CUMBERLAND — For the past few years, a pattern has developed for influenza cases in Allegany County, which points to the need for people to get vaccinations early, said Allegany County Health Department officials.
Over the past few years “we notice we actually peak around December,” said Fred Tola of the health department. The data used to make that determination was from emergency department visits for flu-like symptoms at the Western Maryland Regional Medical Center Emergency Department and student absenteeism numbers as collected by school nurses.
Emergency department visits peak in early winter, January and February, Tola said. An exception was October 2010, when the H1N1 pandemic hit, Tola said.
Admittedly, some student absences were likely more due to hunting season than the flu, Tola said.
Tola concluded that protection with seasonal flu vaccines should start before November, given that hospital visits peak in January and that reminders to the public about flu vaccines should begin in late summer and early fall.
“We should look at pushing vaccinations to the public in October and maybe September,” Tola said.
One component of the attack on flu is the school mist program in schools, Dr. Sue Raver, Allegany County health officer, said. “We do both the public and the private schools.”
The number of doses administered is moving toward 3,000 and Raver said there has been only a few unconfirmed flu cases. “The season is very early,” she said.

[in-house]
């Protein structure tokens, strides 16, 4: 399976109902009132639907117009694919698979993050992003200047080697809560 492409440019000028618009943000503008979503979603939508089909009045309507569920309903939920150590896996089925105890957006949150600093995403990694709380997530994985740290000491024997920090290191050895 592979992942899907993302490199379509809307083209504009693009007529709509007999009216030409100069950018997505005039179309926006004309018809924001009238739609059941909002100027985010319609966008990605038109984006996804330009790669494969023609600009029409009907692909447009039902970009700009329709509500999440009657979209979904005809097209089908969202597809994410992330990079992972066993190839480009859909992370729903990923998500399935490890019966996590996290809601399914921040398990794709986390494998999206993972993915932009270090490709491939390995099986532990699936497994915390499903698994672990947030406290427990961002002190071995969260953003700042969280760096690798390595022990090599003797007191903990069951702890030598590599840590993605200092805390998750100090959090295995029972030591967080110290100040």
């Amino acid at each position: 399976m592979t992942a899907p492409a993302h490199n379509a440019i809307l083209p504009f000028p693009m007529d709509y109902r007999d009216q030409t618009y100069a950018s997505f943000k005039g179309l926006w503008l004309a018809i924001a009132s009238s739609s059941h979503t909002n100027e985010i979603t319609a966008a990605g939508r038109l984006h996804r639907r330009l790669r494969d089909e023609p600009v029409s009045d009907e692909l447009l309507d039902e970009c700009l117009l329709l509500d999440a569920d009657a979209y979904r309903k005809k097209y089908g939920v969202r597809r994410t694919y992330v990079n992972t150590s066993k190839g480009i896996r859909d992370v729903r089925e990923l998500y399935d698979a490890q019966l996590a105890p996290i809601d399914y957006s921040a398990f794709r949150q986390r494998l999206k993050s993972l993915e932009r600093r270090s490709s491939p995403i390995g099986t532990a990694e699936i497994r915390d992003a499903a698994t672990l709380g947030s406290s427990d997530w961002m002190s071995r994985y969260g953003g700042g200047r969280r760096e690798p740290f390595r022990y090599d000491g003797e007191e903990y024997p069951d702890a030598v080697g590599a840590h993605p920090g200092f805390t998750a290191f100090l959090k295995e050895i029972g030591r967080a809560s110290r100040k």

The department is planning regular flu clinics and further information is available on the department’s website.
A series of updates on the flu, lead poisoning statistics and fighting smoking by pregnant women were presented to Allegany County commissioners Tuesday, who sat as members of the county Board of Health during a quarterly meeting. Commissioners and Raver make up the county Board of Health. Other health department officials were also at the meeting.
Reducing the number of pregnant women smoking is another target of the department, said Chris Delaney, Substance Abuse Prevention and Cessation program director.
The department has been working with the Tri-State Women’s Health Center to offer smoking cessation programs to pregnant women identified as smokers.
“Our cessation coach now goes on site,” Delaney said. “That has increased the number of pregnant women who go into our program,” Delaney said.
Even if some participants don’t quit smoking, many cut back, which can benefit their baby’s health, Delaney said. Getting pregnant women to quit smoking is the No. 1 priority of the local health improvement plan, she added.
Carole Kenny updated the board on the fight against lead poisoning and elevated lead levels in children. Kenny is the director of physical health/nursing services at the department. Oct. 20-27 is National Lead Poisoning Prevention Week, Kenny said. The department offers a variety of information for people who may be concerned about lead in their homes, Kenny said.
Many of the houses in Cumberland were built before the 1950s, so lead paint is an issue in the area. Allegany County peaked with 32 cases of elevated blood levels of lead in 2005 with 25 lead poisoning cases that year.
There has been a steady decline over the years, Kenny said. In 2011, there were nine elevated blood levels and five lead poisoning cases. In fiscal year 2013, there were no poisoning cases and only 12 cases of children with elevated blood levels, Kenny said.
Federal and state standards for what constitutes an elevated blood level may soon change, Kenny said, which could increase the number of cases monitored by the department. “We estimate it’s probably going to triple our case management program,” she said. Besides paint, other possible risks are from toys imported from China and old housing components, which might contain lead.
The health department’s website is at: http://www.alleganyhealthdept.com/.
Matthew Bieniek can be contacted at firstname.lastname@example.org.